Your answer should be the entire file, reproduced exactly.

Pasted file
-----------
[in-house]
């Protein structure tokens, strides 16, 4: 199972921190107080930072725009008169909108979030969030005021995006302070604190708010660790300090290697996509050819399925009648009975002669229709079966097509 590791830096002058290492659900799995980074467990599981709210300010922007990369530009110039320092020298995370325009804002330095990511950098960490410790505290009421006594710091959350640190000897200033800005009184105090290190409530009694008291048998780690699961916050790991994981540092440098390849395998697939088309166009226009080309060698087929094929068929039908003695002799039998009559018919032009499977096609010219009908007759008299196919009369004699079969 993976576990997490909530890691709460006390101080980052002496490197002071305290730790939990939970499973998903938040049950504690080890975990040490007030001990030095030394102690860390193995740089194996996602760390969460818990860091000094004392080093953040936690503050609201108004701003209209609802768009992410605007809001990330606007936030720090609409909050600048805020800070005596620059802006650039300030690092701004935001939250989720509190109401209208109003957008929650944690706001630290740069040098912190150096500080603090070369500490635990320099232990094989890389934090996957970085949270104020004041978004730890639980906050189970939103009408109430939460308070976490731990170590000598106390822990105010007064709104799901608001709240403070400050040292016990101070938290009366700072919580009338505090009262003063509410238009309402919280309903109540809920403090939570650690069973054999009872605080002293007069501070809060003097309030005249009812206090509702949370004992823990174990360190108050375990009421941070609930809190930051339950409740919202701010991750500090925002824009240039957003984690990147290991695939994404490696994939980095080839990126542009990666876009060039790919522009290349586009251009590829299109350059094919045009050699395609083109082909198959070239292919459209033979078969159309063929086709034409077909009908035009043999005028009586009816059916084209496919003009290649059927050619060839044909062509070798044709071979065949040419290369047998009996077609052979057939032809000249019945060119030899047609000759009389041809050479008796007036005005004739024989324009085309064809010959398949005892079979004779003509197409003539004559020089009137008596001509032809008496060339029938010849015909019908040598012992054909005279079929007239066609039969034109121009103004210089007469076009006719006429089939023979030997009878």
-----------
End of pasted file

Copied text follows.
[in-house]
């Protein structure tokens, strides 16, 4: 199972921190107080930072725009008169909108979030969030005021995006302070604190708010660790300090290697996509050819399925009648009975002669229709079966097509 590791830096002058290492659900799995980074467990599981709210300010922007990369530009110039320092020298995370325009804002330095990511950098960490410790505290009421006594710091959350640190000897200033800005009184105090290190409530009694008291048998780690699961916050790991994981540092440098390849395998697939088309166009226009080309060698087929094929068929039908003695002799039998009559018919032009499977096609010219009908007759008299196919009369004699079969 993976576990997490909530890691709460006390101080980052002496490197002071305290730790939990939970499973998903938040049950504690080890975990040490007030001990030095030394102690860390193995740089194996996602760390969460818990860091000094004392080093953040936690503050609201108004701003209209609802768009992410605007809001990330606007936030720090609409909050600048805020800070005596620059802006650039300030690092701004935001939250989720509190109401209208109003957008929650944690706001630290740069040098912190150096500080603090070369500490635990320099232990094989890389934090996957970085949270104020004041978004730890639980906050189970939103009408109430939460308070976490731990170590000598106390822990105010007064709104799901608001709240403070400050040292016990101070938290009366700072919580009338505090009262003063509410238009309402919280309903109540809920403090939570650690069973054999009872605080002293007069501070809060003097309030005249009812206090509702949370004992823990174990360190108050375990009421941070609930809190930051339950409740919202701010991750500090925002824009240039957003984690990147290991695939994404490696994939980095080839990126542009990666876009060039790919522009290349586009251009590829299109350059094919045009050699395609083109082909198959070239292919459209033979078969159309063929086709034409077909009908035009043999005028009586009816059916084209496919003009290649059927050619060839044909062509070798044709071979065949040419290369047998009996077609052979057939032809000249019945060119030899047609000759009389041809050479008796007036005005004739024989324009085309064809010959398949005892079979004779003509197409003539004559020089009137008596001509032809008496060339029938010849015909019908040598012992054909005279079929007239066609039969034109121009103004210089007469076009006719006429089939023979030997009878």